Farquharson/Tedesco on Business Development: 2013 Deathbed Regrets, Oath

Good morning, everyone. On behalf of the entire Calendar family, thank you for coming to this remembrance service as we prepare to bid 2013 farewell next month. It was good of you to take the time as we look back on a year that ended much too quickly.

All in all, it was a good year. We will remember it fondly as there were challenges met, growth seen and targets hit. But 2013 was also full of regrets. So much opportunity missed. So many promises unfulfilled. Last year, as we gathered to bury 2012, we all told ourselves that we wouldn’t let this happen to us again, that we’d learn from that year’s mistakes and make changes.

No more “Shoulda, Woulda, Coulda.” Only check marks next to the solid plans we made and SWORE that we’d complete, adding “And this time, we mean it!”

And yet here we are again. So sad.

Ladies and gentlemen, 2013 would have wanted you to hear this message: Don’t let it happen again! Don’t sit here next year at this same time lamenting about a year’s worth of “what might have been if I’d only…” Make changes. Set realistic goals and then set out to reach them. Let’s learn from the mistakes of our collective past. The Calendar family gives birth to a new opportunity every January 1st and this renews the chance for repentance.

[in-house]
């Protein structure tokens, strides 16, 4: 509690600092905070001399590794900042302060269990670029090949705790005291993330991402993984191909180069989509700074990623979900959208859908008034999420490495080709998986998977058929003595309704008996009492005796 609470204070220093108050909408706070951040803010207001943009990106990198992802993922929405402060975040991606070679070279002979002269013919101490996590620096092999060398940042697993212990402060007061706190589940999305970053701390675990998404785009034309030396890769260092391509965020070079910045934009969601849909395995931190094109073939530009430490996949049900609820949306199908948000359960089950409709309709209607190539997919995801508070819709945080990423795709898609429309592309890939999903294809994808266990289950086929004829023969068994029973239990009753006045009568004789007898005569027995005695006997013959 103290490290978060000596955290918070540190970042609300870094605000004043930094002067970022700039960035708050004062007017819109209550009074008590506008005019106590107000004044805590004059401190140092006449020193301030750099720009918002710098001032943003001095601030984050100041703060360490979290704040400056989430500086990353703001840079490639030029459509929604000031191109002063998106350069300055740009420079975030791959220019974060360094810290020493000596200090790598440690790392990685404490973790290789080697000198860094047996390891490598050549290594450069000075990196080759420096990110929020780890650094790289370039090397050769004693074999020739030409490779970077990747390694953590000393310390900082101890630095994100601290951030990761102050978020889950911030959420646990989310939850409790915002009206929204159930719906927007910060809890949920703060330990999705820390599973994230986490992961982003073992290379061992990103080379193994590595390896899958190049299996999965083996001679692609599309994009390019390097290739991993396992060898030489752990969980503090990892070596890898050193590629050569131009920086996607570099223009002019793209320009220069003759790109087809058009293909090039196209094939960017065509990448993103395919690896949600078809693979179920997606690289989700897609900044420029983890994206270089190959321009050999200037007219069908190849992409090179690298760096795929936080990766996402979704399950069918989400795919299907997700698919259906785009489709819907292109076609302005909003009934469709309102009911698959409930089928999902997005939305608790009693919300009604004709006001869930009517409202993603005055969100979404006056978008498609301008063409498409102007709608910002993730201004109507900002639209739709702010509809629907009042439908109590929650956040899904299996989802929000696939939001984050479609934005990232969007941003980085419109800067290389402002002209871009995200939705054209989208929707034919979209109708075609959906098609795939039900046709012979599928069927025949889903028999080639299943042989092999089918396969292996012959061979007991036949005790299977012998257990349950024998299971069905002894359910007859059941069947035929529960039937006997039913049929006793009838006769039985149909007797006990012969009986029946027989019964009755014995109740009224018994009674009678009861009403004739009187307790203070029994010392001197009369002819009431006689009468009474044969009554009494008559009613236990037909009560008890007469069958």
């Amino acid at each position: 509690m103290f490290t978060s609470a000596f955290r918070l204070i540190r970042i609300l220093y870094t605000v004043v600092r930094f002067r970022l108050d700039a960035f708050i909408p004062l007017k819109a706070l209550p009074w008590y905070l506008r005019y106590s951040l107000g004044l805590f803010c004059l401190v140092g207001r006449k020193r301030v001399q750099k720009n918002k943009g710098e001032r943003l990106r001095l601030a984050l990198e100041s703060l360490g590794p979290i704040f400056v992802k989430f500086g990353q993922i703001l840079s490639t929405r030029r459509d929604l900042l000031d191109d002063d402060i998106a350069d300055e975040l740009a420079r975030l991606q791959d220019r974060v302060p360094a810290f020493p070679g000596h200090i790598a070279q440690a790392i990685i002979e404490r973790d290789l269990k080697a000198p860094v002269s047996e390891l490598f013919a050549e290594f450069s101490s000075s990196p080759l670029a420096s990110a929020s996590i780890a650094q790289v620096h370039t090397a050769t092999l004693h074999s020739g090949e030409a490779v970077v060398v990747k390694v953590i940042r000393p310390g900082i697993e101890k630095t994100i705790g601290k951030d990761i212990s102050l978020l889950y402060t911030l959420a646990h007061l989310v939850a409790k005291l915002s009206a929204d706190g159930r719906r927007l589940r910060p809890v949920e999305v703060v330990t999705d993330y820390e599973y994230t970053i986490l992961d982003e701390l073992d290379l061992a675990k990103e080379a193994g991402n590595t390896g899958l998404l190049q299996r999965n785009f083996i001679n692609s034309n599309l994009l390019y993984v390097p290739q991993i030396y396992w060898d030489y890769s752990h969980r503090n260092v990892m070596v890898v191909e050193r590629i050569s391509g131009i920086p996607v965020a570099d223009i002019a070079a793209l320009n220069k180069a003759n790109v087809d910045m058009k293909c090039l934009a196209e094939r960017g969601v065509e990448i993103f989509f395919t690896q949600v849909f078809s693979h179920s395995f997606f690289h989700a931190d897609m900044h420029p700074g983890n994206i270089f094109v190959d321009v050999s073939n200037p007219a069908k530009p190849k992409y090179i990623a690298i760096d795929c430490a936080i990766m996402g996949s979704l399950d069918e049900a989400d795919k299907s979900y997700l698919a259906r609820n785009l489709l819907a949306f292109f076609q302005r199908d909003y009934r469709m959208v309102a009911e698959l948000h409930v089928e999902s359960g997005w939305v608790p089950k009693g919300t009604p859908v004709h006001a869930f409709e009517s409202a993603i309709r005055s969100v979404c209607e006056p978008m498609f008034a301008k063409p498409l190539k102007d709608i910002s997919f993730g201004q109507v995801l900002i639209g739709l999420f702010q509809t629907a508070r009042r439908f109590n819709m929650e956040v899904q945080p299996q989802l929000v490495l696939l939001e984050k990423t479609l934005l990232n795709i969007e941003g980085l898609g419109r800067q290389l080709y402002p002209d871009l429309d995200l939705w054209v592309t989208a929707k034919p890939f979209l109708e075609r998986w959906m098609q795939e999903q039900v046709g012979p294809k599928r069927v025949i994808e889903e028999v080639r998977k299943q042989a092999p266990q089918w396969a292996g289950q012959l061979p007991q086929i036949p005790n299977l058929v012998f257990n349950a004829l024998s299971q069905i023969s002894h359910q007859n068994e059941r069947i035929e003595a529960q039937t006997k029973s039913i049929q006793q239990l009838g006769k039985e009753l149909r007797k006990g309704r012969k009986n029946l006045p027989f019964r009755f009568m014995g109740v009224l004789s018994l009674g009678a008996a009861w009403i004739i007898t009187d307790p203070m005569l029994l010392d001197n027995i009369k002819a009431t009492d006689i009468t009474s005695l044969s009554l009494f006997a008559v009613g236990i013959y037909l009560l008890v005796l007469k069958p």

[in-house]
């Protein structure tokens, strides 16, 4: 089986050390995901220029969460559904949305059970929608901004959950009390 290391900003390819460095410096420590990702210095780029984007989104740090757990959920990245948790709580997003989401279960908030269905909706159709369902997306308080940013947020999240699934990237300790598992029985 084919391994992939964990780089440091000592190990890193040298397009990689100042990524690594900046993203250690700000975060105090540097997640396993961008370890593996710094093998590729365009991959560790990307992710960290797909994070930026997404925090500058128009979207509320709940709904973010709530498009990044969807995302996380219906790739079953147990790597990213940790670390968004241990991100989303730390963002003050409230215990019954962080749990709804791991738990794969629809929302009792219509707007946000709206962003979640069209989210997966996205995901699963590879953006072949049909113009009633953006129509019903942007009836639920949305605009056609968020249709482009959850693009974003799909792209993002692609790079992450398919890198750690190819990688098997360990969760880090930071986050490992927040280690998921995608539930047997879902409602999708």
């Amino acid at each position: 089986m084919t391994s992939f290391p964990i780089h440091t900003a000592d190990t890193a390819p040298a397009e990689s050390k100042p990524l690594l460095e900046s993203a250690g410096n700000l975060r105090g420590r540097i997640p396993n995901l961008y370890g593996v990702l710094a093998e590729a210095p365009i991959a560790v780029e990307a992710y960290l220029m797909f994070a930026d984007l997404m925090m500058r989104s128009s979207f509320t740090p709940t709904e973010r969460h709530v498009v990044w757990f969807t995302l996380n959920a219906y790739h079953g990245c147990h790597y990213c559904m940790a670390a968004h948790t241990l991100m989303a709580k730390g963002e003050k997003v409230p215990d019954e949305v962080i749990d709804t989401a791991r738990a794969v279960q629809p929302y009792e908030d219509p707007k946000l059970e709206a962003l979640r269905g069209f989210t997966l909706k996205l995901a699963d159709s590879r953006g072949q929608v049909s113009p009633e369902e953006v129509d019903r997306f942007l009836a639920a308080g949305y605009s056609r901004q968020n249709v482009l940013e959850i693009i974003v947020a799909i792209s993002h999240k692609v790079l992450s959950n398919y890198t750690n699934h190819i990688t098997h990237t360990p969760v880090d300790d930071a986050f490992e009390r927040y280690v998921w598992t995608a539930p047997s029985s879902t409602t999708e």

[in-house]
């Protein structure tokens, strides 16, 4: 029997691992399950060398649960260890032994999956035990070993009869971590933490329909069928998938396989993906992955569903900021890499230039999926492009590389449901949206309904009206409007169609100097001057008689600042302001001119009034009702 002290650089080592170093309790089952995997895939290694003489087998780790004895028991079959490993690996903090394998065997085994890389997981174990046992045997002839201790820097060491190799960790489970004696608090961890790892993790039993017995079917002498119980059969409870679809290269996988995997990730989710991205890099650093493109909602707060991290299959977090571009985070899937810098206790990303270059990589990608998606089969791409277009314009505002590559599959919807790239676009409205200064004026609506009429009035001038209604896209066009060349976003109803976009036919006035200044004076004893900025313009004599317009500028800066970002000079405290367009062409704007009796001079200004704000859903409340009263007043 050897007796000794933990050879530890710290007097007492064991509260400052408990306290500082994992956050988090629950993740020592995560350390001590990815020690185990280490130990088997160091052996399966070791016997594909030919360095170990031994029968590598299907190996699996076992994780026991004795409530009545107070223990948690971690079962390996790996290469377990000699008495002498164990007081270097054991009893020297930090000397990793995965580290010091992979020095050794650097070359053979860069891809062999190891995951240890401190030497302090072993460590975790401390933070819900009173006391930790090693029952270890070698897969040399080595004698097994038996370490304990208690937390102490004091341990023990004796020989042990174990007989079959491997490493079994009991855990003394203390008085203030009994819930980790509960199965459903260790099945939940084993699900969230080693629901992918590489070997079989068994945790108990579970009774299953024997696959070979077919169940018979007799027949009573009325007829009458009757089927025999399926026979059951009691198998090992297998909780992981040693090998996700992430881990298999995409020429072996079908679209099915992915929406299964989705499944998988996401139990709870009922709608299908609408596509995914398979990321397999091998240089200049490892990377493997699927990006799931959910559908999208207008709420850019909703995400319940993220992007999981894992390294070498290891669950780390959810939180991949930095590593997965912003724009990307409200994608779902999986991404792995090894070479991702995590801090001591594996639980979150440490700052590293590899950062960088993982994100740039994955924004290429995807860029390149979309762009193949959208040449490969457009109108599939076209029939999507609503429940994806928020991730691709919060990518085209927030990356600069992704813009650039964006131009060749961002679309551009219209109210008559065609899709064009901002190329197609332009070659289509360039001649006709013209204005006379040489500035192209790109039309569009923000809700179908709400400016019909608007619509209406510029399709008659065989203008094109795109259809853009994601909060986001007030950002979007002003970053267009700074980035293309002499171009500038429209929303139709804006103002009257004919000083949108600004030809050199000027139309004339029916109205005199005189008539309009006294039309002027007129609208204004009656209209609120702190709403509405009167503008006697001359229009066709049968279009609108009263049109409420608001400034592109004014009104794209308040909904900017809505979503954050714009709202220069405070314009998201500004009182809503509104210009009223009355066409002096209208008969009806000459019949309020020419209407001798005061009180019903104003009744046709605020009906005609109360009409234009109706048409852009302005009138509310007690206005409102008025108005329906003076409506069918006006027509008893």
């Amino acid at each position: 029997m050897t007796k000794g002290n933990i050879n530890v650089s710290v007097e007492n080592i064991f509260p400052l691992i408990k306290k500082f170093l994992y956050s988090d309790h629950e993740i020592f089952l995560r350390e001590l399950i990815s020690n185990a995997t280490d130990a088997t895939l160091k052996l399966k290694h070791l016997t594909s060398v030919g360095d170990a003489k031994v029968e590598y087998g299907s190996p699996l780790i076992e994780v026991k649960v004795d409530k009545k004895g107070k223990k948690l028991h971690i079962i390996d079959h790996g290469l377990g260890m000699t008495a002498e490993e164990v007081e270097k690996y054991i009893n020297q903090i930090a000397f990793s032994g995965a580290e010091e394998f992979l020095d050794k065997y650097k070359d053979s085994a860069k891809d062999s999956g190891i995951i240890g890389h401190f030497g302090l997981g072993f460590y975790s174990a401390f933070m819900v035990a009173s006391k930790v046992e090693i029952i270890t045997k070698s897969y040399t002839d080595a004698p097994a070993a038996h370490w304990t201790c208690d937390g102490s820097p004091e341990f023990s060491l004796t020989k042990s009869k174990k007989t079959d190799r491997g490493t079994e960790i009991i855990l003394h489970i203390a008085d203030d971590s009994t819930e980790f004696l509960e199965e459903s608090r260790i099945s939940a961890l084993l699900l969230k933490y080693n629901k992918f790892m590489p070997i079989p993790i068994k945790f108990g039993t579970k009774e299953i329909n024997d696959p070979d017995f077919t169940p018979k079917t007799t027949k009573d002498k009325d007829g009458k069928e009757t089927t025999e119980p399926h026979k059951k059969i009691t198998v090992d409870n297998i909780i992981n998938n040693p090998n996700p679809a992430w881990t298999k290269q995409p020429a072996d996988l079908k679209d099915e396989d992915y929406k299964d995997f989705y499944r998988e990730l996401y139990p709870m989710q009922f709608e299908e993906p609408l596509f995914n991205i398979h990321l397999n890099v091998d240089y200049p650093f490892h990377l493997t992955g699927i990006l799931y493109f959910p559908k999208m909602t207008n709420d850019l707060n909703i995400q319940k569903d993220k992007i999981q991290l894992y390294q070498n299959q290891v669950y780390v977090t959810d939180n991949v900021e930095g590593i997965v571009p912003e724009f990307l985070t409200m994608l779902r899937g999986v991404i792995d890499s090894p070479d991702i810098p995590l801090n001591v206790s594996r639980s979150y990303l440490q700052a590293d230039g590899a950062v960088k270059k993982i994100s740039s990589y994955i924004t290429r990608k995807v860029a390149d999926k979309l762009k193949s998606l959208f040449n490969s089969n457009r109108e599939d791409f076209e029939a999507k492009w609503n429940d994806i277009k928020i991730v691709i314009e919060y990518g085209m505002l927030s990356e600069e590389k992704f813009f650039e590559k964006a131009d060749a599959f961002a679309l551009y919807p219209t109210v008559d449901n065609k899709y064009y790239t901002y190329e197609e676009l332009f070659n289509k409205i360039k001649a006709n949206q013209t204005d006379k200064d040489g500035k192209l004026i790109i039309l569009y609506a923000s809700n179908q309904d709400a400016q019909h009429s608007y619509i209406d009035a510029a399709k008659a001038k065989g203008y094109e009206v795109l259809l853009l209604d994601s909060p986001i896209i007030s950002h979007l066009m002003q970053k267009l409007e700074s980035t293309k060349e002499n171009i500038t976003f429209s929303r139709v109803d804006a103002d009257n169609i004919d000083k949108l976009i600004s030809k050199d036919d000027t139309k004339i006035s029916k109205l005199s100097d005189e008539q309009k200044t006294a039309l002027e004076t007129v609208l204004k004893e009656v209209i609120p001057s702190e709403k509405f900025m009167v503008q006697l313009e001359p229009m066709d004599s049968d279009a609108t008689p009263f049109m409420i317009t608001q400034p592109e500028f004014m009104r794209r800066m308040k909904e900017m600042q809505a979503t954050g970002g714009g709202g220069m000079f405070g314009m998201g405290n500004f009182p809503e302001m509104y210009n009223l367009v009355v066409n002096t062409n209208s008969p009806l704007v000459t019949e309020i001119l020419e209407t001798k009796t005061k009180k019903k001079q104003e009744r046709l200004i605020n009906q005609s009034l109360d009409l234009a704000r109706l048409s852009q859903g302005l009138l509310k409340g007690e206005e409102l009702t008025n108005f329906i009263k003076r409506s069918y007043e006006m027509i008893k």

Here are some thoughts to help you out:

1. ShouldaTwo words: New Business. What you shoulda done in 2013 is to focus on generating new business. Roughly 10 percent to 15 percent of your business disappeared this year. If you’re lucky. Simply doing what you’ve been doing was not enough (see also definition of “Insanity”) to grow. How do you grow?

T.J. is team leader of Grow Sales, Inc., a marketing and social media services company operating at the intersection of compelling content, clear vision and quality communication practices. In this blog, fire is a metaphor for print. Hang on, this ride will be weird...Prometheus crept into Mt. Olympus, stole fire, returned to the lowlands, ran from house to house distributing it, got caught, was chained to a rock, lost his liver to a huge ugly bird and was rescued by Hercules. Leveraging his fame, Prometheus started Fire Enterprises Inc.  (FEI). Since fire was the hottest technology of the time, company success came fast and furious. Two generations later, fire isn't such an easy sale. Now led by Prometheus' grandson Org, FEI's growth is non-existent, competitors are pounding and prices are in the toilet.
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